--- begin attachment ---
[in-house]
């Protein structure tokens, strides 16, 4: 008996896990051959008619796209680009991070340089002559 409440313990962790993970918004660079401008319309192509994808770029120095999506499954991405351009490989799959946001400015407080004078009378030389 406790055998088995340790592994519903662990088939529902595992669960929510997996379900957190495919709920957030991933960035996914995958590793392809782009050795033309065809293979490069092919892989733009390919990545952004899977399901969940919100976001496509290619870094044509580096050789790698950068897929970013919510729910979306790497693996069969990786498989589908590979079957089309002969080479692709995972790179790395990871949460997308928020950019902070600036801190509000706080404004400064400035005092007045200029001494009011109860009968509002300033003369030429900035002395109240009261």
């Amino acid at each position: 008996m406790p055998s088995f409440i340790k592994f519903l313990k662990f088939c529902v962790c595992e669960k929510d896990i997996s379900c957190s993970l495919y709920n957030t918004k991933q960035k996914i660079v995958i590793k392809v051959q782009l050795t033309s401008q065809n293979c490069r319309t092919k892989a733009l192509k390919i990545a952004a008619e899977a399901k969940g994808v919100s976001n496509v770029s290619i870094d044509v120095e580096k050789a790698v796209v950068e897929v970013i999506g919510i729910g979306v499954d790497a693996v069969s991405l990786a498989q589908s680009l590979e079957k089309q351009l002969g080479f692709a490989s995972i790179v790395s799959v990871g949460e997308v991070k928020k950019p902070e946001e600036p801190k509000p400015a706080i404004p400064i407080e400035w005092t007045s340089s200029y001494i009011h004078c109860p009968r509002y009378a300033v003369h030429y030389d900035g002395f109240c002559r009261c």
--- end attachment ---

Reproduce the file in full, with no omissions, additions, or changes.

[in-house]
């Protein structure tokens, strides 16, 4: 008996896990051959008619796209680009991070340089002559 409440313990962790993970918004660079401008319309192509994808770029120095999506499954991405351009490989799959946001400015407080004078009378030389 406790055998088995340790592994519903662990088939529902595992669960929510997996379900957190495919709920957030991933960035996914995958590793392809782009050795033309065809293979490069092919892989733009390919990545952004899977399901969940919100976001496509290619870094044509580096050789790698950068897929970013919510729910979306790497693996069969990786498989589908590979079957089309002969080479692709995972790179790395990871949460997308928020950019902070600036801190509000706080404004400064400035005092007045200029001494009011109860009968509002300033003369030429900035002395109240009261």
């Amino acid at each position: 008996m406790p055998s088995f409440i340790k592994f519903l313990k662990f088939c529902v962790c595992e669960k929510d896990i997996s379900c957190s993970l495919y709920n957030t918004k991933q960035k996914i660079v995958i590793k392809v051959q782009l050795t033309s401008q065809n293979c490069r319309t092919k892989a733009l192509k390919i990545a952004a008619e899977a399901k969940g994808v919100s976001n496509v770029s290619i870094d044509v120095e580096k050789a790698v796209v950068e897929v970013i999506g919510i729910g979306v499954d790497a693996v069969s991405l990786a498989q589908s680009l590979e079957k089309q351009l002969g080479f692709a490989s995972i790179v790395s799959v990871g949460e997308v991070k928020k950019p902070e946001e600036p801190k509000p400015a706080i404004p400064i407080e400035w005092t007045s340089s200029y001494i009011h004078c109860p009968r509002y009378a300033v003369h030429y030389d900035g002395f109240c002559r009261c």